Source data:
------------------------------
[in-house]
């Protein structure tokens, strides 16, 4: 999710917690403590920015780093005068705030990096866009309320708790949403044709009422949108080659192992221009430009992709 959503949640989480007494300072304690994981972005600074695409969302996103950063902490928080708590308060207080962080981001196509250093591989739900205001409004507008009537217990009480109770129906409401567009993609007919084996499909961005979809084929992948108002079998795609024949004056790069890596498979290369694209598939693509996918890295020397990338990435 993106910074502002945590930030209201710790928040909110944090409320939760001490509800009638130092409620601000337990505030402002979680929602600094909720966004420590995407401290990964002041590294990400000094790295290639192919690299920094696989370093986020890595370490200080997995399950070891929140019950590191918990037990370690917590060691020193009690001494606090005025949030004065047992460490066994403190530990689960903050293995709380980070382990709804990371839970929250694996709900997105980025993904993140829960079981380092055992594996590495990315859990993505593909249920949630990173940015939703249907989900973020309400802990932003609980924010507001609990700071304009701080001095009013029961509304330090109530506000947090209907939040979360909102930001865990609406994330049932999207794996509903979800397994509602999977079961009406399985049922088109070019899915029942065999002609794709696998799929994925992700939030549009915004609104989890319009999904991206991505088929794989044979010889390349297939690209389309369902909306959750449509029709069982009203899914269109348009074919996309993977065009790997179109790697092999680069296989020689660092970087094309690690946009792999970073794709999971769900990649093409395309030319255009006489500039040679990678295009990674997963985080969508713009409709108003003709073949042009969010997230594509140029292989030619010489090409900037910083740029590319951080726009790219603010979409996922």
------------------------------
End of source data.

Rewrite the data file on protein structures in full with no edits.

[in-house]
């Protein structure tokens, strides 16, 4: 999710917690403590920015780093005068705030990096866009309320708790949403044709009422949108080659192992221009430009992709 959503949640989480007494300072304690994981972005600074695409969302996103950063902490928080708590308060207080962080981001196509250093591989739900205001409004507008009537217990009480109770129906409401567009993609007919084996499909961005979809084929992948108002079998795609024949004056790069890596498979290369694209598939693509996918890295020397990338990435 993106910074502002945590930030209201710790928040909110944090409320939760001490509800009638130092409620601000337990505030402002979680929602600094909720966004420590995407401290990964002041590294990400000094790295290639192919690299920094696989370093986020890595370490200080997995399950070891929140019950590191918990037990370690917590060691020193009690001494606090005025949030004065047992460490066994403190530990689960903050293995709380980070382990709804990371839970929250694996709900997105980025993904993140829960079981380092055992594996590495990315859990993505593909249920949630990173940015939703249907989900973020309400802990932003609980924010507001609990700071304009701080001095009013029961509304330090109530506000947090209907939040979360909102930001865990609406994330049932999207794996509903979800397994509602999977079961009406399985049922088109070019899915029942065999002609794709696998799929994925992700939030549009915004609104989890319009999904991206991505088929794989044979010889390349297939690209389309369902909306959750449509029709069982009203899914269109348009074919996309993977065009790997179109790697092999680069296989020689660092970087094309690690946009792999970073794709999971769900990649093409395309030319255009006489500039040679990678295009990674997963985080969508713009409709108003003709073949042009969010997230594509140029292989030619010489090409900037910083740029590319951080726009790219603010979409996922």